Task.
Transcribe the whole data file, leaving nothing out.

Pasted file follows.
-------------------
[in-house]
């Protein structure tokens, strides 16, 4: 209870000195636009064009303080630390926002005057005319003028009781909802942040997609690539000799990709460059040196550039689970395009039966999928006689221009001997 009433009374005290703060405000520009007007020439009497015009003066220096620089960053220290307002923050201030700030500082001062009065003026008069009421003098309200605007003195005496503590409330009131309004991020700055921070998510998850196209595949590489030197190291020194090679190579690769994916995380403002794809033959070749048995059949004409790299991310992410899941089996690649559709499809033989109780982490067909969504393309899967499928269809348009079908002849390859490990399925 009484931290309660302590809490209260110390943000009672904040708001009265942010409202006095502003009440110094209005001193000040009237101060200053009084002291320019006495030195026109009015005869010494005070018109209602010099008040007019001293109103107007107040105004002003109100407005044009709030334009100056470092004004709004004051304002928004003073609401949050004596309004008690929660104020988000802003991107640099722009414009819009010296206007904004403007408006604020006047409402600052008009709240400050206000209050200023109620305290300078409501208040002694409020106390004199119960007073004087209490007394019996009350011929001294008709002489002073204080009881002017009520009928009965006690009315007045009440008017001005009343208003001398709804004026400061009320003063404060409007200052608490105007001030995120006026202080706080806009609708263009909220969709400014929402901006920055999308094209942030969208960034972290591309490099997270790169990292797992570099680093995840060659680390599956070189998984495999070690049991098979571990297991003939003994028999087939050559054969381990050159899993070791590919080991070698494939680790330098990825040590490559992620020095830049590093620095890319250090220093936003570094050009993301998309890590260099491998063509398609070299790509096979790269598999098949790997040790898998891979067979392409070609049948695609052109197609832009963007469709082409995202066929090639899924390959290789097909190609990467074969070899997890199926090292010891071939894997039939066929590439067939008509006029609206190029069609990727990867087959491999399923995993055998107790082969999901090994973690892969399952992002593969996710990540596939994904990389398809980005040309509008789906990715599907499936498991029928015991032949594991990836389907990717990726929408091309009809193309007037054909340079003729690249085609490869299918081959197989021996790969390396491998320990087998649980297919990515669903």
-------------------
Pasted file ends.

[in-house]
């Protein structure tokens, strides 16, 4: 209870000195636009064009303080630390926002005057005319003028009781909802942040997609690539000799990709460059040196550039689970395009039966999928006689221009001997 009433009374005290703060405000520009007007020439009497015009003066220096620089960053220290307002923050201030700030500082001062009065003026008069009421003098309200605007003195005496503590409330009131309004991020700055921070998510998850196209595949590489030197190291020194090679190579690769994916995380403002794809033959070749048995059949004409790299991310992410899941089996690649559709499809033989109780982490067909969504393309899967499928269809348009079908002849390859490990399925 009484931290309660302590809490209260110390943000009672904040708001009265942010409202006095502003009440110094209005001193000040009237101060200053009084002291320019006495030195026109009015005869010494005070018109209602010099008040007019001293109103107007107040105004002003109100407005044009709030334009100056470092004004709004004051304002928004003073609401949050004596309004008690929660104020988000802003991107640099722009414009819009010296206007904004403007408006604020006047409402600052008009709240400050206000209050200023109620305290300078409501208040002694409020106390004199119960007073004087209490007394019996009350011929001294008709002489002073204080009881002017009520009928009965006690009315007045009440008017001005009343208003001398709804004026400061009320003063404060409007200052608490105007001030995120006026202080706080806009609708263009909220969709400014929402901006920055999308094209942030969208960034972290591309490099997270790169990292797992570099680093995840060659680390599956070189998984495999070690049991098979571990297991003939003994028999087939050559054969381990050159899993070791590919080991070698494939680790330098990825040590490559992620020095830049590093620095890319250090220093936003570094050009993301998309890590260099491998063509398609070299790509096979790269598999098949790997040790898998891979067979392409070609049948695609052109197609832009963007469709082409995202066929090639899924390959290789097909190609990467074969070899997890199926090292010891071939894997039939066929590439067939008509006029609206190029069609990727990867087959491999399923995993055998107790082969999901090994973690892969399952992002593969996710990540596939994904990389398809980005040309509008789906990715599907499936498991029928015991032949594991990836389907990717990726929408091309009809193309007037054909340079003729690249085609490869299918081959197989021996790969390396491998320990087998649980297919990515669903």